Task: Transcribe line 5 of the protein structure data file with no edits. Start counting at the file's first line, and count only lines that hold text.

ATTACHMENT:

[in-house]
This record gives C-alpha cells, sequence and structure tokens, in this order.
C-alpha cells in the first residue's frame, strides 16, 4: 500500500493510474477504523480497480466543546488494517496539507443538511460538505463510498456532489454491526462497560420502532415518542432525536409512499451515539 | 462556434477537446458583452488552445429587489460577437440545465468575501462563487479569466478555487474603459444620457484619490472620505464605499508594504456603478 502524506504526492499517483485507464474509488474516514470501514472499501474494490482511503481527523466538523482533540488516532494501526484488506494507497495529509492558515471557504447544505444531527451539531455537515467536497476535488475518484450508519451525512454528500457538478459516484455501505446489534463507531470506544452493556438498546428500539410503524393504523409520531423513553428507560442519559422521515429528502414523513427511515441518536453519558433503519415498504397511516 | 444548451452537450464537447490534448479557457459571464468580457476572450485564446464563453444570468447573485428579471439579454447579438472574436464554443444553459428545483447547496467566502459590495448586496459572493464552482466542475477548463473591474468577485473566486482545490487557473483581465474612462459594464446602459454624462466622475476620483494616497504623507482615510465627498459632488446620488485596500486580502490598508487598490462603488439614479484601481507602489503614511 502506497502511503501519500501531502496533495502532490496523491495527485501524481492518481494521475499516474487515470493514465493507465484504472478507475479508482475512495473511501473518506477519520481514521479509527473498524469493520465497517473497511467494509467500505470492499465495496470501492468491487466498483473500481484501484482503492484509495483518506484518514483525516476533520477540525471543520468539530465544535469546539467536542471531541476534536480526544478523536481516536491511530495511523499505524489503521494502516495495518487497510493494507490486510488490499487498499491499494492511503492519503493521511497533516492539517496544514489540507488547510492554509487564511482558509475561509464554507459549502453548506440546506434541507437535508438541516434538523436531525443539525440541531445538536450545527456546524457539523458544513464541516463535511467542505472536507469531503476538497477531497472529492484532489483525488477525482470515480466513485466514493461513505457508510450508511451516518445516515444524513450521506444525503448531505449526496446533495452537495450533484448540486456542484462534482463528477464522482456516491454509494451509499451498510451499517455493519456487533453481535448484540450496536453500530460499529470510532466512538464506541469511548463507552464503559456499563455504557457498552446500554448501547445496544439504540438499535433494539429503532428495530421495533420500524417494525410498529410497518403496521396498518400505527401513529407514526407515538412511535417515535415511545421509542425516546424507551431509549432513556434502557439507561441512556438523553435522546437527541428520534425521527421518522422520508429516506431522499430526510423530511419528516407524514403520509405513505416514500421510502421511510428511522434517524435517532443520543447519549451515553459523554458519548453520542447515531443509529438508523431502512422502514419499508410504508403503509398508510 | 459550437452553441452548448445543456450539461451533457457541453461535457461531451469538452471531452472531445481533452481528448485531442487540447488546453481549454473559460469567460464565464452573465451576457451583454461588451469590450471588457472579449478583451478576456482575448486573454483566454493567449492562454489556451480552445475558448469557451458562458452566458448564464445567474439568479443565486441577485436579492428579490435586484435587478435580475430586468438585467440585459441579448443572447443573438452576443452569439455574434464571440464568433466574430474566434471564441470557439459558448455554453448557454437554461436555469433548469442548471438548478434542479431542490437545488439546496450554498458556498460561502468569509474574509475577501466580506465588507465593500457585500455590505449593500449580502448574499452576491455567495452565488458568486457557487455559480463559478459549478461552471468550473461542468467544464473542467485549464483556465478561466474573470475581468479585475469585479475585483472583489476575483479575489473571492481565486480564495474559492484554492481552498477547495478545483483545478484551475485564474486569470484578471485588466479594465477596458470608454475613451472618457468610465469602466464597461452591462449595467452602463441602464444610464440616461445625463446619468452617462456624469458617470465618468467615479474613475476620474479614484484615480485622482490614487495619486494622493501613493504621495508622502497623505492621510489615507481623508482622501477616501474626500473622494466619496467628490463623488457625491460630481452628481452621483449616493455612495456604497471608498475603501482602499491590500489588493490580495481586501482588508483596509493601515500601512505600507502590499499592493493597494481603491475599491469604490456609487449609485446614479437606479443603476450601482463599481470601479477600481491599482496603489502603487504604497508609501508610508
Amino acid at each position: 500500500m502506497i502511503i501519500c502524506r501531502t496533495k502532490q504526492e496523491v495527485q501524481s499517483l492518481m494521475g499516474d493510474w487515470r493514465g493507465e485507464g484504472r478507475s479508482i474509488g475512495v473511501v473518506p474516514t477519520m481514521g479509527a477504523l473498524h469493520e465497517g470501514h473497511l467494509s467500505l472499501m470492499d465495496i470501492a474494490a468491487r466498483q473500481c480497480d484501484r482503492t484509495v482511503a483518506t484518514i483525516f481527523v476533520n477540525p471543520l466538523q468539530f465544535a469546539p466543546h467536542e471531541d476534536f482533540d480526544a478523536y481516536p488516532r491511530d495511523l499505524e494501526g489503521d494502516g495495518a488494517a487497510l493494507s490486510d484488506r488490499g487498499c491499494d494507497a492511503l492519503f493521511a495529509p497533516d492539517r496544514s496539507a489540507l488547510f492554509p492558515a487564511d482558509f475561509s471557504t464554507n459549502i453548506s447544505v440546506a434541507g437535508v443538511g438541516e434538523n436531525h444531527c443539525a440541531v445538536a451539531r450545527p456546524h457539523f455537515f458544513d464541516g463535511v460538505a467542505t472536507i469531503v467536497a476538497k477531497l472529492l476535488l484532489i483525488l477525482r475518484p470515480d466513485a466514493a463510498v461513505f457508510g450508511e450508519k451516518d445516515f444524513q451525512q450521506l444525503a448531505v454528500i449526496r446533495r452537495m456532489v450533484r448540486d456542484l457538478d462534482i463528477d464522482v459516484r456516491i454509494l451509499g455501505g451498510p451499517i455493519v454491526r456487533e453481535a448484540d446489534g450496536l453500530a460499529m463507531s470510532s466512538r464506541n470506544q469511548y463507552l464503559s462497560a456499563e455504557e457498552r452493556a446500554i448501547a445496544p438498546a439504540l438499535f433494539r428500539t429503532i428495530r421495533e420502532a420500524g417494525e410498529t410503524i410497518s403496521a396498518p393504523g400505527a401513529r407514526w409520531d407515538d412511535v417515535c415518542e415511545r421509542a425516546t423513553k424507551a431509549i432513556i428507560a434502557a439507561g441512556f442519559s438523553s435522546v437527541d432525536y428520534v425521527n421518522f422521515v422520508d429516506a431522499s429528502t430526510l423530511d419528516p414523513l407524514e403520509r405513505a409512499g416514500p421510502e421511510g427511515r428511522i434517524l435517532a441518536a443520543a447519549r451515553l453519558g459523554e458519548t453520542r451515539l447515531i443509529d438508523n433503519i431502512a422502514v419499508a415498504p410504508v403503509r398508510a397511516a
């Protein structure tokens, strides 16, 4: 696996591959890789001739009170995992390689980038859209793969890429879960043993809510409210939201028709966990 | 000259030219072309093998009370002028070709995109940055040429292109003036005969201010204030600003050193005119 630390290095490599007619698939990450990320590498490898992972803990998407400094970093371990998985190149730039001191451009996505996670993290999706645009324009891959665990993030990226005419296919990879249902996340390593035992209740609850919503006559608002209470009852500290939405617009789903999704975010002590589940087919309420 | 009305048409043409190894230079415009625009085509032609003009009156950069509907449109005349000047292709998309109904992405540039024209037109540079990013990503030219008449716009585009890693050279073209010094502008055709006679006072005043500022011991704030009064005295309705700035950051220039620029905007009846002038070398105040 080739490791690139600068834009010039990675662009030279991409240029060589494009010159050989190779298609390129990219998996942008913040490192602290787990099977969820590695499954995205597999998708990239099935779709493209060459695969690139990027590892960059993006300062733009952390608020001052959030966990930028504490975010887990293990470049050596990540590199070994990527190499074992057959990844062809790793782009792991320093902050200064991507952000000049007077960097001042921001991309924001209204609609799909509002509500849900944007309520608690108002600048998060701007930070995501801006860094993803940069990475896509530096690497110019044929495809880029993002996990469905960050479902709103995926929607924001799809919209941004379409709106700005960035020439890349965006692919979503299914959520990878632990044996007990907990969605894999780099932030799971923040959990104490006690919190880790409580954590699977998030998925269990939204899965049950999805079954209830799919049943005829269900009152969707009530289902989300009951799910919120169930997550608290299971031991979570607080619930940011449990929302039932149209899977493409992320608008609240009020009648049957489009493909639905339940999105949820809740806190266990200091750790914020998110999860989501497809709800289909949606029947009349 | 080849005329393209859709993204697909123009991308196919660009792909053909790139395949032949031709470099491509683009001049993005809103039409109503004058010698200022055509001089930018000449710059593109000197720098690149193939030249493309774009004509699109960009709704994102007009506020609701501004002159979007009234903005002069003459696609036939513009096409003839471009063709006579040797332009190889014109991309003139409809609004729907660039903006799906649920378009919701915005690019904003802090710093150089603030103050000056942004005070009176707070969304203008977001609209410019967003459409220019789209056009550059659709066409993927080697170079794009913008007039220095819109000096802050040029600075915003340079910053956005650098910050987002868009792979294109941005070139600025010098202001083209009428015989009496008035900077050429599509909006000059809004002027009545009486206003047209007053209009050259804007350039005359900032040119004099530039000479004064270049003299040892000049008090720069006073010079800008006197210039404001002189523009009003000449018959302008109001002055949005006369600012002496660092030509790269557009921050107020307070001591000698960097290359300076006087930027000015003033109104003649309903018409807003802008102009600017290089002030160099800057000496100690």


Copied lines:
């Protein structure tokens, strides 16, 4: 696996591959890789001739009170995992390689980038859209793969890429879960043993809510409210939201028709966990 | 000259030219072309093998009370002028070709995109940055040429292109003036005969201010204030600003050193005119 630390290095490599007619698939990450990320590498490898992972803990998407400094970093371990998985190149730039001191451009996505996670993290999706645009324009891959665990993030990226005419296919990879249902996340390593035992209740609850919503006559608002209470009852500290939405617009789903999704975010002590589940087919309420 | 009305048409043409190894230079415009625009085509032609003009009156950069509907449109005349000047292709998309109904992405540039024209037109540079990013990503030219008449716009585009890693050279073209010094502008055709006679006072005043500022011991704030009064005295309705700035950051220039620029905007009846002038070398105040 080739490791690139600068834009010039990675662009030279991409240029060589494009010159050989190779298609390129990219998996942008913040490192602290787990099977969820590695499954995205597999998708990239099935779709493209060459695969690139990027590892960059993006300062733009952390608020001052959030966990930028504490975010887990293990470049050596990540590199070994990527190499074992057959990844062809790793782009792991320093902050200064991507952000000049007077960097001042921001991309924001209204609609799909509002509500849900944007309520608690108002600048998060701007930070995501801006860094993803940069990475896509530096690497110019044929495809880029993002996990469905960050479902709103995926929607924001799809919209941004379409709106700005960035020439890349965006692919979503299914959520990878632990044996007990907990969605894999780099932030799971923040959990104490006690919190880790409580954590699977998030998925269990939204899965049950999805079954209830799919049943005829269900009152969707009530289902989300009951799910919120169930997550608290299971031991979570607080619930940011449990929302039932149209899977493409992320608008609240009020009648049957489009493909639905339940999105949820809740806190266990200091750790914020998110999860989501497809709800289909949606029947009349 | 080849005329393209859709993204697909123009991308196919660009792909053909790139395949032949031709470099491509683009001049993005809103039409109503004058010698200022055509001089930018000449710059593109000197720098690149193939030249493309774009004509699109960009709704994102007009506020609701501004002159979007009234903005002069003459696609036939513009096409003839471009063709006579040797332009190889014109991309003139409809609004729907660039903006799906649920378009919701915005690019904003802090710093150089603030103050000056942004005070009176707070969304203008977001609209410019967003459409220019789209056009550059659709066409993927080697170079794009913008007039220095819109000096802050040029600075915003340079910053956005650098910050987002868009792979294109941005070139600025010098202001083209009428015989009496008035900077050429599509909006000059809004002027009545009486206003047209007053209009050259804007350039005359900032040119004099530039000479004064270049003299040892000049008090720069006073010079800008006197210039404001002189523009009003000449018959302008109001002055949005006369600012002496660092030509790269557009921050107020307070001591000698960097290359300076006087930027000015003033109104003649309903018409807003802008102009600017290089002030160099800057000496100690």